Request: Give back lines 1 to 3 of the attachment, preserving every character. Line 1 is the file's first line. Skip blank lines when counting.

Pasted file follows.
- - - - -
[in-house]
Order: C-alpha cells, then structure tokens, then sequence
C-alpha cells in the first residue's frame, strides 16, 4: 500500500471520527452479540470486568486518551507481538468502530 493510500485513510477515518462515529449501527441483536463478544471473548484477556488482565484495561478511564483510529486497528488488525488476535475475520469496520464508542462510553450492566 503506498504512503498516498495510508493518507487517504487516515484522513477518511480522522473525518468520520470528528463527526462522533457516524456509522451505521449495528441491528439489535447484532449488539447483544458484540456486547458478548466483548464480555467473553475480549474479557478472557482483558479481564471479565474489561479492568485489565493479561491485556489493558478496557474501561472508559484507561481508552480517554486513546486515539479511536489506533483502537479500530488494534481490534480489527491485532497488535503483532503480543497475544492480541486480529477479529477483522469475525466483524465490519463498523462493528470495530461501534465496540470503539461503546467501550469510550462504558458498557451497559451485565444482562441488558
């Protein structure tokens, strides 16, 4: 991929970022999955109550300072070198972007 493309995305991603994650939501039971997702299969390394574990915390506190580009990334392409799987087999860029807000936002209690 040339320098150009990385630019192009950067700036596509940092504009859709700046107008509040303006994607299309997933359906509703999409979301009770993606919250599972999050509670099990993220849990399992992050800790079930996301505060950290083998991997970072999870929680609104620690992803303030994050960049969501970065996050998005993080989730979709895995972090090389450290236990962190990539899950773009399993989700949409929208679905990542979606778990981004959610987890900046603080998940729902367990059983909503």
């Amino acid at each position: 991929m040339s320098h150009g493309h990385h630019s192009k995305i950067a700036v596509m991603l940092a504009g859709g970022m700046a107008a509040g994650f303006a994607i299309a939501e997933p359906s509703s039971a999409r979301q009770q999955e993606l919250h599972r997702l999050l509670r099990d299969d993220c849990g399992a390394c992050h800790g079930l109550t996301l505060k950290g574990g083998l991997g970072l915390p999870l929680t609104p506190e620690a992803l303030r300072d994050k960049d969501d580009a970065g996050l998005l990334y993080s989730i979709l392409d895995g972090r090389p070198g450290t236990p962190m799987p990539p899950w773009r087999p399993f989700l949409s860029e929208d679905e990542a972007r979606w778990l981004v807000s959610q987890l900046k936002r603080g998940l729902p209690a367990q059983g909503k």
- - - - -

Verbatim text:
[in-house]
Order: C-alpha cells, then structure tokens, then sequence
C-alpha cells in the first residue's frame, strides 16, 4: 500500500471520527452479540470486568486518551507481538468502530 493510500485513510477515518462515529449501527441483536463478544471473548484477556488482565484495561478511564483510529486497528488488525488476535475475520469496520464508542462510553450492566 503506498504512503498516498495510508493518507487517504487516515484522513477518511480522522473525518468520520470528528463527526462522533457516524456509522451505521449495528441491528439489535447484532449488539447483544458484540456486547458478548466483548464480555467473553475480549474479557478472557482483558479481564471479565474489561479492568485489565493479561491485556489493558478496557474501561472508559484507561481508552480517554486513546486515539479511536489506533483502537479500530488494534481490534480489527491485532497488535503483532503480543497475544492480541486480529477479529477483522469475525466483524465490519463498523462493528470495530461501534465496540470503539461503546467501550469510550462504558458498557451497559451485565444482562441488558